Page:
There’s a good piece in UnHerd today by macroeconomist Philip Pilkington who argues that lockdown – not Brexit – is to blame for the lack of drivers that is causing shortages of petrol and other goods. He draws attention to the fact that the Government’s lockdown policies drove foreign workers back to their home countries (often because “the dole is better where they came from on the Continent”) and stunted the process of old lorry drivers being replied with new ones. Here is an extract.
People are quick to blame whatever political topic is at the top of their mind, and Brexit is an enormously popular choice – and no prizes for guessing why. But domestic concerns are unlikely to explain the shortages and inflation, as the international statistics show. Britain may have had Brexit, but the United States certainly did not – and a bottle of whiskey for anyone who can explain to me how the euro area could leave the European Union.
The driver of the immediate trends seems to be a lack of actual drivers – truck drivers, in particular. Where did they all go? Once again, the stuffed Brexit bear is wheeled out – but he is not very scary. Foreign labour was not scared out of Britain due to an abstract legal change; it was driven out by the Government’s lockdown policies in response to the pandemic, which shuffled many from their jobs onto a souped-up dole. Many realised that the dole is better where they came from on the Continent, especially relative to the cost of living, and so they left.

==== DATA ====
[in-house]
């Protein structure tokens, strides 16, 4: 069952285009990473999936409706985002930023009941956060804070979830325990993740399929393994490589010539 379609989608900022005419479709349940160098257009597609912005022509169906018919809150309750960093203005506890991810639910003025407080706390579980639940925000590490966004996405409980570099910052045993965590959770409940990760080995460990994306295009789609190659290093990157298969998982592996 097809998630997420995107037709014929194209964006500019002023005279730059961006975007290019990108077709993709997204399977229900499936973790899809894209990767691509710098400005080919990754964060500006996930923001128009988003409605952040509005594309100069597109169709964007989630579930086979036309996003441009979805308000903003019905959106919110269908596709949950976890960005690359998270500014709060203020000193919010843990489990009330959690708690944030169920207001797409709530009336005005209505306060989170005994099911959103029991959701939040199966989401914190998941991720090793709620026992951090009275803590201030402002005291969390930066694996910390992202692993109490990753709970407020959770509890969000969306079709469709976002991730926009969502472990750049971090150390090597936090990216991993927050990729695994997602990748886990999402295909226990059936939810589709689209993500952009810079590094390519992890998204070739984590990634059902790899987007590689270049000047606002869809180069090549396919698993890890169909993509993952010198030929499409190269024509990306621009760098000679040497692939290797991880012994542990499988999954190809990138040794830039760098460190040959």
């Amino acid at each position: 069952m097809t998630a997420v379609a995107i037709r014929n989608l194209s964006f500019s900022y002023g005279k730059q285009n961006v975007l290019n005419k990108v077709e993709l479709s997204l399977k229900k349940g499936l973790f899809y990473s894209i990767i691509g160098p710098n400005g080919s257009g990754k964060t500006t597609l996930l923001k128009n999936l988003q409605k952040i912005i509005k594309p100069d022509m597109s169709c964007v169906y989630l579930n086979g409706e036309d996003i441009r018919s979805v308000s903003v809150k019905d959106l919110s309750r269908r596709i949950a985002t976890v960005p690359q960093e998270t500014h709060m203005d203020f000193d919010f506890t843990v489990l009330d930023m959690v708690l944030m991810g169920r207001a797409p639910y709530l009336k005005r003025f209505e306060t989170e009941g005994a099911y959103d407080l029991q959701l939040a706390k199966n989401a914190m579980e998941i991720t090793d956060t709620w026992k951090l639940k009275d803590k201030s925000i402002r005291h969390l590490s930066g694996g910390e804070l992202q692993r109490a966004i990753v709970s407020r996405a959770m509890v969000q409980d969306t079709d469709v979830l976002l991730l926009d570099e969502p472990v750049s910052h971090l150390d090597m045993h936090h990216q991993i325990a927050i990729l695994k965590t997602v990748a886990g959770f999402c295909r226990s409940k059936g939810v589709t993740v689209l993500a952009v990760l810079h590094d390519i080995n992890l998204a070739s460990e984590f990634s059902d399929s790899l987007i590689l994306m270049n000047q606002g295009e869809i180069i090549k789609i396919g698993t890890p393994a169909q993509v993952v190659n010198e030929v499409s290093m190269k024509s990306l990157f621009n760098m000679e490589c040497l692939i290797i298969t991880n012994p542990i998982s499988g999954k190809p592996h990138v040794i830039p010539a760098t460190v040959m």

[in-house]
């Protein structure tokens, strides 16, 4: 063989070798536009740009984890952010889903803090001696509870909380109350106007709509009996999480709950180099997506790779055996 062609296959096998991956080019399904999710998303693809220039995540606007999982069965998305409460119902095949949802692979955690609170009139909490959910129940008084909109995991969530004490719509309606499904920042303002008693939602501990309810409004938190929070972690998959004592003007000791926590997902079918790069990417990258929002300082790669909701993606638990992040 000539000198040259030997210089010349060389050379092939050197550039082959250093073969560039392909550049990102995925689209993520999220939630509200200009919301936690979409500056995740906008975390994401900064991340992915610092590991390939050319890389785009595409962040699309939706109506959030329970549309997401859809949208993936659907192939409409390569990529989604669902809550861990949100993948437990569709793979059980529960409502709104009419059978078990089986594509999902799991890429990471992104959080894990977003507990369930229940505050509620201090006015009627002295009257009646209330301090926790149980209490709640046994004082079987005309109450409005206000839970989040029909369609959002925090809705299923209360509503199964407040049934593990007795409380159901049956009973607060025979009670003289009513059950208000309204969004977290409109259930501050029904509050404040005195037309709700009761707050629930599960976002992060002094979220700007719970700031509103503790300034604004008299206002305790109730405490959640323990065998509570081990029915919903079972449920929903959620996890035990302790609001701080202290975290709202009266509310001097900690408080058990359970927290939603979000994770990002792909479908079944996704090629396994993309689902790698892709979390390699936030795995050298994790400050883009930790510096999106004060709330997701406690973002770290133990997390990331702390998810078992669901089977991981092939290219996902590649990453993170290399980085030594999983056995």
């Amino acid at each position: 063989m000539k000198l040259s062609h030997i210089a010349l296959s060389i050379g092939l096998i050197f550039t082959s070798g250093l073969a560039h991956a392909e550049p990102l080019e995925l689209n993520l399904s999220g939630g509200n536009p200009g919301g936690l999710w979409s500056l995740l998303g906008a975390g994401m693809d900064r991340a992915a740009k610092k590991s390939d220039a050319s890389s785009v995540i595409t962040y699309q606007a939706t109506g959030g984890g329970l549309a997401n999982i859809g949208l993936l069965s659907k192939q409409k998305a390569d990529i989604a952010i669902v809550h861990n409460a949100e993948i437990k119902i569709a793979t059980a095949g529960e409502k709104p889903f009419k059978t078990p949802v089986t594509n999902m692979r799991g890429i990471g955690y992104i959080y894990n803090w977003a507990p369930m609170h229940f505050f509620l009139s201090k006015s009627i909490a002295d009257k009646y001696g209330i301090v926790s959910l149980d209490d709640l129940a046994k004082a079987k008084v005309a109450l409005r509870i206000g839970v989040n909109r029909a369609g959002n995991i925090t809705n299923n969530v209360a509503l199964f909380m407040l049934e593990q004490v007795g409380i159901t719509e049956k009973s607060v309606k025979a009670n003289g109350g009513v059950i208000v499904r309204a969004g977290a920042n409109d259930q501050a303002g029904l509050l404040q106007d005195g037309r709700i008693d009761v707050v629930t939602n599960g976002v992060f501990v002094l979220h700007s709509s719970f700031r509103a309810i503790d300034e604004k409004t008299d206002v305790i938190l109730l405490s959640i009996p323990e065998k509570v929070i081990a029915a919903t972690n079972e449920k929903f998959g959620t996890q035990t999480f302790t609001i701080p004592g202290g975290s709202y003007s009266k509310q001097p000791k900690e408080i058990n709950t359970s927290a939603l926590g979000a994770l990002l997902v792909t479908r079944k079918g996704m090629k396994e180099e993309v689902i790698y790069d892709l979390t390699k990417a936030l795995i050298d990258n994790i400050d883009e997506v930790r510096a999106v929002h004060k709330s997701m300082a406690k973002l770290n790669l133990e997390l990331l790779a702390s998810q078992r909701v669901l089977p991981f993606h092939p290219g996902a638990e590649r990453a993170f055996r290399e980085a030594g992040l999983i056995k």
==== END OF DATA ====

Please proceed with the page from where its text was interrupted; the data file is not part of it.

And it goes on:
Data published by the ONS shows this clearly. Between January and April 2019 – when Brexit was but months away – around 200,000 visa applications were being registered in Britain. In January and February 2020, after Brexit had happened, these numbers held up. But in March and April, as the lockdown set in, they collapsed to zero. European citizens making applications for the E.U. Settlement Scheme collapsed, too, from around 350,000 in January 2020 to around 50,000 in April. It wasn’t Brexit.
The truck driver shortage is hitting my home country of Ireland too – a nation that not only stayed in the E.U., but has spent the last few years reminding everyone who will listen that they stayed in the E.U.
On top of the exodus caused by lockdown restrictions, the lockdown also delayed the process of replacing those drivers with new ones. So if you apply for a driving test today, you will not get a date for at least six months. Given that many people fail the first time around, it is not unreasonable to say that it could take up to a year to get a licence in today’s Britain – more if you add on the time it takes to do lessons. This has led to a shortage of new drivers.
Worth reading in full.